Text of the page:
Barn Owl Pellets

My mum was out walking the dogs the other evening when a Barn Owl flew over her head. She noted where it landed and came home to tell me.

The next day we went out and searched around the bottom of the tree, realising that this must be a regular roost as the ground surrounding the tree was littered with owl pellets in varying stages of decomposition.

On closer inspection the grass and fallen logs close to the tree were scattered with tens of skulls and bones from previous pellets.



It’s half term and most of the week it has been raining heavily so dissecting these pellets was an interesting thing to do

The pellets contained complete skulls and a few broken ones, as well as hundreds of tiny bones.


The pellets then went to Linda and Bob who are much better at identifying bones than me.

The results were:

The 38 skulls and upper palate were

a) Common Shrew 1

b) Pygmy Shrew 1

c) Rat 0

d) Wood Mouse 4

e) Field Vole 32

And the 53 half lower jaws were

a) Common Shrew 1

b) Pygmy Shrew 1

c) Rat 1

d) Wood Mouse 4

e) Field Vole 46

Even with the wet weather, this barn owls seems to be eating well

One thing I noticed was the different length in teeth. Rodents, like wood mice and voles  have a single pair of growing incisors in both the upper and lower jaw that must be kept short by gnawing. Their incisors are used for a range of functions such as bitting through wood, the skin of fruit and nuts, as well as small insects.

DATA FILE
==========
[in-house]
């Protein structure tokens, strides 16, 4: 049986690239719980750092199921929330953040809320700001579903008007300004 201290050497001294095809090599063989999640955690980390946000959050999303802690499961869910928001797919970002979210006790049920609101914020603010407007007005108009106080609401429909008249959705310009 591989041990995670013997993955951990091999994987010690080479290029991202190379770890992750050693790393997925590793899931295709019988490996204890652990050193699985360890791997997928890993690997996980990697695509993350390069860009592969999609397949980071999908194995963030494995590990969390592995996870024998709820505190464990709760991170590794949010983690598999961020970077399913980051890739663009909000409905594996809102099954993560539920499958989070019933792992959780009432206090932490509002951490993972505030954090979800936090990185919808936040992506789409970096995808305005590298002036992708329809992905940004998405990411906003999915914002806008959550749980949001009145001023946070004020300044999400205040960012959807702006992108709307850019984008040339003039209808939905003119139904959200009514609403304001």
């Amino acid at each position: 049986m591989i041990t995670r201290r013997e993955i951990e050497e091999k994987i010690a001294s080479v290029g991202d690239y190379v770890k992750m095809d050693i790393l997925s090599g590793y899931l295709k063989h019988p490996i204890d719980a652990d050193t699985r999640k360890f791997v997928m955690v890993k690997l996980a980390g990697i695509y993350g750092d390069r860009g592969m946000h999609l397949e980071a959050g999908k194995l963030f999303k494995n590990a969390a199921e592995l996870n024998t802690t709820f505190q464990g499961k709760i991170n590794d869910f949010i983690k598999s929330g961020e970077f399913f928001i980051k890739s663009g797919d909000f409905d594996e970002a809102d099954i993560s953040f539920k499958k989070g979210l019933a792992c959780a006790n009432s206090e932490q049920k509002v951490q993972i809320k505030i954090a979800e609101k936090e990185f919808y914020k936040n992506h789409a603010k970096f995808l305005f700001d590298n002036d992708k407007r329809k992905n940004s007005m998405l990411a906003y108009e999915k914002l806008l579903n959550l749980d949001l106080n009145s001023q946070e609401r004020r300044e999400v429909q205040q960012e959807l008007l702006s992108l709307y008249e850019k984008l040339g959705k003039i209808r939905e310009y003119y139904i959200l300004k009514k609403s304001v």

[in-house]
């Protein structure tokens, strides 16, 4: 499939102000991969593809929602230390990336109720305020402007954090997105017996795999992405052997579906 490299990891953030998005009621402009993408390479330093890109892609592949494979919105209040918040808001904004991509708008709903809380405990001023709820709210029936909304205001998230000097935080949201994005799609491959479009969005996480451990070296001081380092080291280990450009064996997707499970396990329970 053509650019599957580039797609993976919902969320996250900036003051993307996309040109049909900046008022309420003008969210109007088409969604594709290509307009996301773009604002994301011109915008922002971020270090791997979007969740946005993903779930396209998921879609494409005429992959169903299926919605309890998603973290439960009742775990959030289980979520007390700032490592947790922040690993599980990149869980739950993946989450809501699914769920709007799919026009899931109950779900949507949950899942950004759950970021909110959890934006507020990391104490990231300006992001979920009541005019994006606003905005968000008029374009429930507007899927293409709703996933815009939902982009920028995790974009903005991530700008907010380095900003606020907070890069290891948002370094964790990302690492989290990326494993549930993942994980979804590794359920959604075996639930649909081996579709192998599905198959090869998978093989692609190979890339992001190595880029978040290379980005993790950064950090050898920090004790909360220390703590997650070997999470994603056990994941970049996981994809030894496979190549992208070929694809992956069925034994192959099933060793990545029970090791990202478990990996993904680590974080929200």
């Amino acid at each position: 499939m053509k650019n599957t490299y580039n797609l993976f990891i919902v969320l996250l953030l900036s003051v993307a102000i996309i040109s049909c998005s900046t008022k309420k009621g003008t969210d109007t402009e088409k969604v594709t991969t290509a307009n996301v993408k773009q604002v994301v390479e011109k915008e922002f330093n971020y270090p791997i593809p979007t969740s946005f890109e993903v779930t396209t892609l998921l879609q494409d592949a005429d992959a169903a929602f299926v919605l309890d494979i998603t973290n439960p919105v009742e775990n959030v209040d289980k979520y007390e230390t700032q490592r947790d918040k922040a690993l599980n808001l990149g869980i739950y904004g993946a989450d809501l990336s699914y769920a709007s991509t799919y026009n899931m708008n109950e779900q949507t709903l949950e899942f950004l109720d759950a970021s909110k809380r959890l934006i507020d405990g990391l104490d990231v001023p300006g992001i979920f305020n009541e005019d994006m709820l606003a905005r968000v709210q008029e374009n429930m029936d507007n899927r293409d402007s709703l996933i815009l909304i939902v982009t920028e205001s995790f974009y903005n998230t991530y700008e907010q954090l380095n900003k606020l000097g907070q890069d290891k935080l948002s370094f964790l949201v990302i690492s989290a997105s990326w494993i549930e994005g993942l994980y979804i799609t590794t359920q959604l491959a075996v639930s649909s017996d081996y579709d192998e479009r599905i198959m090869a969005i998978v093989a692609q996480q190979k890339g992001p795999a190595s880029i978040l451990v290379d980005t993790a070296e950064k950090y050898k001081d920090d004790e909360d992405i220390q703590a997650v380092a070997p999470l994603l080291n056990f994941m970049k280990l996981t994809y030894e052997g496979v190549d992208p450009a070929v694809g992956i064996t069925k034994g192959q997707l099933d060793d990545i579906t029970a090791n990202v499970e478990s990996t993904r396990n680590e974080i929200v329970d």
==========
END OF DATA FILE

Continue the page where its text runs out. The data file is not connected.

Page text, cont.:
Rodents don’t have canine teeth like many other mammals, they have a diastema (large gap) between their incisors and premolars. The gap allows them to move their food from their cheeks for continuous eating.


IMG_8096side viewskullteeth

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About Alex White - Appletonwild

This is my diary of the wildlife where I live in Oxfordshire, and sometimes the places I visit. My passion is for British wildlife, especially Badgers and Hares. This year my debut book "Get Your Boots On" was published I am a keen amateur photographer. All the photographs on this blog are taken by myself unless stated otherwise. I am a member of A Focus on Nature, the network for Young Nature Conservationists, BBOWT, The Oxon Mammal group and The Oxfordshire Badger Group. You can also follow me on Twitter @Appletonwild Instagram appletonwild
This entry was posted in Animals, Barn owl, birds, Blogging, Books, Citizen science, Environment, Get Your Boots On, Local patch, mammals, nature, Nature Books, outdoors, Oxfordshire, Stay Wild, Uk nature, Uncategorized, Wildlife and tagged , , , , , , , , , , , , , , , . Bookmark the permalink.

15 Responses to Barn Owl Pellets

  1. Pingback: Barn Owl Pellets –

  2. parsnip says:

    I have been reading but not commenting on your wonderful blog. When I was walking around the trees of Morro Bay I saw pellets but not sure if they could hold a mouse or vole head ? It was a very long time ago.

    Liked by 1 person

  3. Murtagh's Meadow says:

    In Ireland voles are relatively recent comers so barn owls would have relied a lot on mice and rats. In a more recent study from county Cork where voles are now abundant the owls were mostly taking them and white toothed shrews (another recent arrival here).

    Liked by 1 person

  4. zanyzigzag says:

    My goodness, I had no idea field voles were so common! This was fascinating, thanks for sharing the results!

    Liked by 1 person

  5. I’ve never seen an owl pellet. What an interesting story they tell with all those details. Good luck getting a view, and maybe picture, of the owl.

    Liked by 1 person

  6. Very cool – morbid but fascinating. I love your attention to detail.

    Liked by 1 person

  7. What a wonderful find! I just love dissecting pellets!

    Liked by 1 person

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